What is the cause of tooth decay?

While the government is working hard to reduce tooth decay in children, in the past year alone 45,224 children needed hospital treatment because of tooth decay, with admissions rising to over 7,000. At the Dental Centre London we want to help reduce the incidence of tooth decay and have created a compendium of everything you need to know.

This article explains the problems of tooth decay in babies and children.

Tooth decay in babies



It’s true, babies can get tooth decay! As soon as your baby’s teeth begin to come through, you need to begin an oral health care routine. At the very early stages, just gently brushing your baby’s teeth with a soft toothbrush is fine. As more teeth come through, you should start using a pea-sized amount of children’s toothpaste.

Tooth decay in toddlers

Tooth decay in children is far more prevalent than in babies. This is because the diet of a toddler begins to include far more sugar. Drinking sugary drinks, including fruit juice in a bottle can be extremely detrimental to your toddler’s dental health. A bottle and teat tend to keep the drink in contact with the toddler’s teeth for longer than a sipping cup.

You should now be brushing your toddler’s teeth twice per day with a pea-sized amount of children’s toothpaste. Toddlers should not be allowed to clean their own teeth, although they should be allowed to experiment with the toothbrush to get used to doing it themselves.

Tooth decay in children

By the time your toddler has grown into a young child, you need to be extremely aware of their dental health. Children tend to eat sweets more often, particularly as they get more independent in their food choices.

Sugary drinks should be kept to a minimum, particularly fizzy drinks, as these contain extremely high amounts of sugar.

Children should be encouraged to drink any fizzy drinks through a straw as this keeps the sugary fluid away from their teeth for as long as possible.

Common questions and answers about tooth decay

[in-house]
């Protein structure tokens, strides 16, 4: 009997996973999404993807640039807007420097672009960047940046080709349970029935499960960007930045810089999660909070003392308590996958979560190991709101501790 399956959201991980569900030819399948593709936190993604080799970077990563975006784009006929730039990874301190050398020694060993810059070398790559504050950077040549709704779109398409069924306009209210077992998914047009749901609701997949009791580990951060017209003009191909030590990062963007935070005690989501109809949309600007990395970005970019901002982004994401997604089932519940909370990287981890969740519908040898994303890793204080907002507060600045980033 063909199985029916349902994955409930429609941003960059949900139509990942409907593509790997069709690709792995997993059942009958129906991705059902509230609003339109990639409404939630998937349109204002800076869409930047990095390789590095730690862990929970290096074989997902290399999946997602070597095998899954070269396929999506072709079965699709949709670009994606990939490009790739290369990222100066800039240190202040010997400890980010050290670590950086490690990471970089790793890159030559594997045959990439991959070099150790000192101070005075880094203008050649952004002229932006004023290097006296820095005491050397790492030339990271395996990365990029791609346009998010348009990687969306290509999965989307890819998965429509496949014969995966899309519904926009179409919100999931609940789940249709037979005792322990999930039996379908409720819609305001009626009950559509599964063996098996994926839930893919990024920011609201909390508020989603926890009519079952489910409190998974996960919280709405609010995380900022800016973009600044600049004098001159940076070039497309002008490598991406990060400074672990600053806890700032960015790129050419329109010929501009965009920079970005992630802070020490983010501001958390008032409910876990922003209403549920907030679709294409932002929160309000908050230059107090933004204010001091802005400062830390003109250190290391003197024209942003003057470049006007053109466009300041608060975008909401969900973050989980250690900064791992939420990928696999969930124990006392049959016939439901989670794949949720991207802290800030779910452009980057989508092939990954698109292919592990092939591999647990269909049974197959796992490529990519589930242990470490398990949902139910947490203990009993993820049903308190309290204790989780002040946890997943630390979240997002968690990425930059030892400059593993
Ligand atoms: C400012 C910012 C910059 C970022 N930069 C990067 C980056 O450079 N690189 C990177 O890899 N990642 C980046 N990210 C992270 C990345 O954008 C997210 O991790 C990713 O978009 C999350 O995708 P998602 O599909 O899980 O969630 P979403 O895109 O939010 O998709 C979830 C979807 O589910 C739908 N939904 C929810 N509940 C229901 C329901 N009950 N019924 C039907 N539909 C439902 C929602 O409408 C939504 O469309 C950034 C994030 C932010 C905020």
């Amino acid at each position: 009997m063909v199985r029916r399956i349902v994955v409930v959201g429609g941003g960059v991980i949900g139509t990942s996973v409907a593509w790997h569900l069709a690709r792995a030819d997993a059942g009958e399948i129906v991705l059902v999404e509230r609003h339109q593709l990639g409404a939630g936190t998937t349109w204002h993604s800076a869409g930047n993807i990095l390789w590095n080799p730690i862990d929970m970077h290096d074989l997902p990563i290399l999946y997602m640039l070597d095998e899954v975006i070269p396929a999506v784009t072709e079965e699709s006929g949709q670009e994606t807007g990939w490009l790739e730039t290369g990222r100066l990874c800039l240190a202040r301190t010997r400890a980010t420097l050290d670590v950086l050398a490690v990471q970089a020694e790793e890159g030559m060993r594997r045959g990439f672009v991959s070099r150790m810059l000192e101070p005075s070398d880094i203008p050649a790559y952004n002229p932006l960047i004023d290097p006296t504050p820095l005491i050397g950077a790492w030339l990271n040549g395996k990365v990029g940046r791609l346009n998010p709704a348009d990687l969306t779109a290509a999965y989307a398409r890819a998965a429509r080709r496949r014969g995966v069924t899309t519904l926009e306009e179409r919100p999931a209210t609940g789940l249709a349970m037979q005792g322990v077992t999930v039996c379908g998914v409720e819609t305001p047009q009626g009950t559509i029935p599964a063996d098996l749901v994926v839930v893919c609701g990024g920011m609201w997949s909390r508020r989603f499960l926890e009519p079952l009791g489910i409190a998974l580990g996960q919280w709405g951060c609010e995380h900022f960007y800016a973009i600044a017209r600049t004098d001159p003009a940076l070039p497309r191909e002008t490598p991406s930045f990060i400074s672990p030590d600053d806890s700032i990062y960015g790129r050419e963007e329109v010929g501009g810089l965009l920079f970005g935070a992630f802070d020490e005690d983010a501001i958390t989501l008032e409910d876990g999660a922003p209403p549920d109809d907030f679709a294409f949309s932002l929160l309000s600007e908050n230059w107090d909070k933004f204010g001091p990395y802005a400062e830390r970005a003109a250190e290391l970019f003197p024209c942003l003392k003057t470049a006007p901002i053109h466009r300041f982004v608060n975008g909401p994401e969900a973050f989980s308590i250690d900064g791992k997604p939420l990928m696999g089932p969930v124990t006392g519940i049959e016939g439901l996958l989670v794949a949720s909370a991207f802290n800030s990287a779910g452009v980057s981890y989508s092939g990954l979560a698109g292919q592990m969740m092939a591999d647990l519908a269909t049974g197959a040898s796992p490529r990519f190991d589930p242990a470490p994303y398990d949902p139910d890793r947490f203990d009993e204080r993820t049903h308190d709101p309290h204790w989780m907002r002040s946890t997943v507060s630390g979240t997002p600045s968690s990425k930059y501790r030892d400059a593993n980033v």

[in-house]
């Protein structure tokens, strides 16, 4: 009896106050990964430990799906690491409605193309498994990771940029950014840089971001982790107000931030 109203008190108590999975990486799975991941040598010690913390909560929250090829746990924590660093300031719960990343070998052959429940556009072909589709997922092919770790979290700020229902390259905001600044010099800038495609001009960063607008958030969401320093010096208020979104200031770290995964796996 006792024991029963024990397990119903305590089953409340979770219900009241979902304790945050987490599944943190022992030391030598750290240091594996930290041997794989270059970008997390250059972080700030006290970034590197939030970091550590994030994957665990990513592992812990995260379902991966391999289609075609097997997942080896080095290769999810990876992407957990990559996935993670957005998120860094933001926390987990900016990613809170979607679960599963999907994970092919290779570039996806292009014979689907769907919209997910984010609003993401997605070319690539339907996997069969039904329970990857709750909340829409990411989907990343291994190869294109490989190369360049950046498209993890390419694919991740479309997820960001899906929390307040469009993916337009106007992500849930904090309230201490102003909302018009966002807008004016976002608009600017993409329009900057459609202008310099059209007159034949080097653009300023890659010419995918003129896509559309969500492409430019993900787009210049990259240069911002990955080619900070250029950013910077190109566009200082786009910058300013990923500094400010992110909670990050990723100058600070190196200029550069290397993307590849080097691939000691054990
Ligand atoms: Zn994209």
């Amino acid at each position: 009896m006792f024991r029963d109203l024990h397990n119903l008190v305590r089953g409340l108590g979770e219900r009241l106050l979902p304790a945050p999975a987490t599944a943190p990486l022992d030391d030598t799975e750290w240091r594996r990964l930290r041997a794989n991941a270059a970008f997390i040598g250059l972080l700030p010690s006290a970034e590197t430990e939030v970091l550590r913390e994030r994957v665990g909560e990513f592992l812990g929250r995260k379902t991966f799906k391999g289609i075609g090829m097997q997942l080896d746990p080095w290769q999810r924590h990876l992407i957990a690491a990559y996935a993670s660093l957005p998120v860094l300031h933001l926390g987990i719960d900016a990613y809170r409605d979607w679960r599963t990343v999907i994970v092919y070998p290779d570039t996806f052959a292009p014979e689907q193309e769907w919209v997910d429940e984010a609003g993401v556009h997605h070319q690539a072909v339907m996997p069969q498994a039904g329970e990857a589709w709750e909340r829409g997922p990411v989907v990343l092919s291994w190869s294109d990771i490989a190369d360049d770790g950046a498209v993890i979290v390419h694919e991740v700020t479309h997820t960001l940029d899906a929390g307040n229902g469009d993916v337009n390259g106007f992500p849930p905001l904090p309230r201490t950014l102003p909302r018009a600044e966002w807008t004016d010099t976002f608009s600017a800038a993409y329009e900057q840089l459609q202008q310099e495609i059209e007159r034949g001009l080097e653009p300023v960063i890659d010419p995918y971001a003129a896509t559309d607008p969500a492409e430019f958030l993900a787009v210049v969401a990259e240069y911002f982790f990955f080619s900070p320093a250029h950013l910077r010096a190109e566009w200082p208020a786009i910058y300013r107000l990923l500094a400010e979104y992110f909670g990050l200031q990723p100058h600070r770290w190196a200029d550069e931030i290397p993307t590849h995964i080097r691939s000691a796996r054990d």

Sugar and tooth decay

What is tooth decay?

Tooth decay happens when acid from the bacteria in your mouth attacks your tooth. As that acid dissolves the hard tooth structure, the tooth begins to rot. As this progresses, more of the tooth structure is eaten away. Tooth decay becomes more serious when the outer hard protective enamel of the tooth has been completely eroded.Underneath this protective enamel layer is the softer dentine which will succumb to the acid attack much easier. If the tooth decay progresses and begins to affect the internal blood supply and nerve of the tooth, extreme pain will be felt and the tooth will probably die if left untreated.

What are the early signs of tooth decay?

In order to understand the early signs of tooth decay it’s helpful to think about the process. Each day, a thin biofilm layer of bacteria covers your teeth, if you brush your teeth twice a day, floss and use a fluoride mouth rinse in between brushing then this biofilm layer is removed.

If the biofilm layer is left to build up, the bacteria will form plaque which can harden and this is called calculus or tartar. Plaque is where the bacteria lurk and if the bacteria are kept in contact with your teeth for long periods of time, the acid they excrete as they feed will attack your teeth.

As that acid attack continues, the decay starts.